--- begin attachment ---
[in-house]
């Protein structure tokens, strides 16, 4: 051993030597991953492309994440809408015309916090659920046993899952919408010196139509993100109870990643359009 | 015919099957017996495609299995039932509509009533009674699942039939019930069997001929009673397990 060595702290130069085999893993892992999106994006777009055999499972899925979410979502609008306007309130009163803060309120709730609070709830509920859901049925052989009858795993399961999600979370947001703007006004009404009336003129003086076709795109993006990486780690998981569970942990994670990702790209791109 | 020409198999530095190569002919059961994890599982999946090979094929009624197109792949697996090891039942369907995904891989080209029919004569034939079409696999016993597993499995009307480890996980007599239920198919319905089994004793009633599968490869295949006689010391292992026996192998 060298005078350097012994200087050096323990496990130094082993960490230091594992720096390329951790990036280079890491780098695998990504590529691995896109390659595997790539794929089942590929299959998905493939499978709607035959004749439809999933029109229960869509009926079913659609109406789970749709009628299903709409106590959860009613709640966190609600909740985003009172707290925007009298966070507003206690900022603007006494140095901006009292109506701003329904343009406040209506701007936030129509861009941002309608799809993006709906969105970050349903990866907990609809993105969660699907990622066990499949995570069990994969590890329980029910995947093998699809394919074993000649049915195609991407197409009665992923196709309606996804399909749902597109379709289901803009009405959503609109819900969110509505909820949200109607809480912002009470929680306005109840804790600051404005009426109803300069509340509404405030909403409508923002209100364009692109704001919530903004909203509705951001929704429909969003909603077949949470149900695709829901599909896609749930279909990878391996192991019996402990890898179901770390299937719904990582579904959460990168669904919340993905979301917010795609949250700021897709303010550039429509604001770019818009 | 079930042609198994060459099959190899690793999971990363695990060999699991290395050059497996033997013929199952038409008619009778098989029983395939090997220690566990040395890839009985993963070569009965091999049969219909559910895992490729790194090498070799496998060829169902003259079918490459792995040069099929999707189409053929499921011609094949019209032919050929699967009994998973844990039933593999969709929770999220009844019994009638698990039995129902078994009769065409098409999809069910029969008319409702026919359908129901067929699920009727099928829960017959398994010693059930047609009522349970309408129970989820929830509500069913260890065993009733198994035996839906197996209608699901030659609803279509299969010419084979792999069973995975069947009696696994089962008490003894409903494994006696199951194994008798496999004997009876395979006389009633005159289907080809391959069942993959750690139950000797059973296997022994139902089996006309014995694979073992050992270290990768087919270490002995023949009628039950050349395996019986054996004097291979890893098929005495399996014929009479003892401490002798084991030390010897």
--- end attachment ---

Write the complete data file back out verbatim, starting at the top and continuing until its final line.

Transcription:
[in-house]
């Protein structure tokens, strides 16, 4: 051993030597991953492309994440809408015309916090659920046993899952919408010196139509993100109870990643359009 | 015919099957017996495609299995039932509509009533009674699942039939019930069997001929009673397990 060595702290130069085999893993892992999106994006777009055999499972899925979410979502609008306007309130009163803060309120709730609070709830509920859901049925052989009858795993399961999600979370947001703007006004009404009336003129003086076709795109993006990486780690998981569970942990994670990702790209791109 | 020409198999530095190569002919059961994890599982999946090979094929009624197109792949697996090891039942369907995904891989080209029919004569034939079409696999016993597993499995009307480890996980007599239920198919319905089994004793009633599968490869295949006689010391292992026996192998 060298005078350097012994200087050096323990496990130094082993960490230091594992720096390329951790990036280079890491780098695998990504590529691995896109390659595997790539794929089942590929299959998905493939499978709607035959004749439809999933029109229960869509009926079913659609109406789970749709009628299903709409106590959860009613709640966190609600909740985003009172707290925007009298966070507003206690900022603007006494140095901006009292109506701003329904343009406040209506701007936030129509861009941002309608799809993006709906969105970050349903990866907990609809993105969660699907990622066990499949995570069990994969590890329980029910995947093998699809394919074993000649049915195609991407197409009665992923196709309606996804399909749902597109379709289901803009009405959503609109819900969110509505909820949200109607809480912002009470929680306005109840804790600051404005009426109803300069509340509404405030909403409508923002209100364009692109704001919530903004909203509705951001929704429909969003909603077949949470149900695709829901599909896609749930279909990878391996192991019996402990890898179901770390299937719904990582579904959460990168669904919340993905979301917010795609949250700021897709303010550039429509604001770019818009 | 079930042609198994060459099959190899690793999971990363695990060999699991290395050059497996033997013929199952038409008619009778098989029983395939090997220690566990040395890839009985993963070569009965091999049969219909559910895992490729790194090498070799496998060829169902003259079918490459792995040069099929999707189409053929499921011609094949019209032919050929699967009994998973844990039933593999969709929770999220009844019994009638698990039995129902078994009769065409098409999809069910029969008319409702026919359908129901067929699920009727099928829960017959398994010693059930047609009522349970309408129970989820929830509500069913260890065993009733198994035996839906197996209608699901030659609803279509299969010419084979792999069973995975069947009696696994089962008490003894409903494994006696199951194994008798496999004997009876395979006389009633005159289907080809391959069942993959750690139950000797059973296997022994139902089996006309014995694979073992050992270290990768087919270490002995023949009628039950050349395996019986054996004097291979890893098929005495399996014929009479003892401490002798084991030390010897």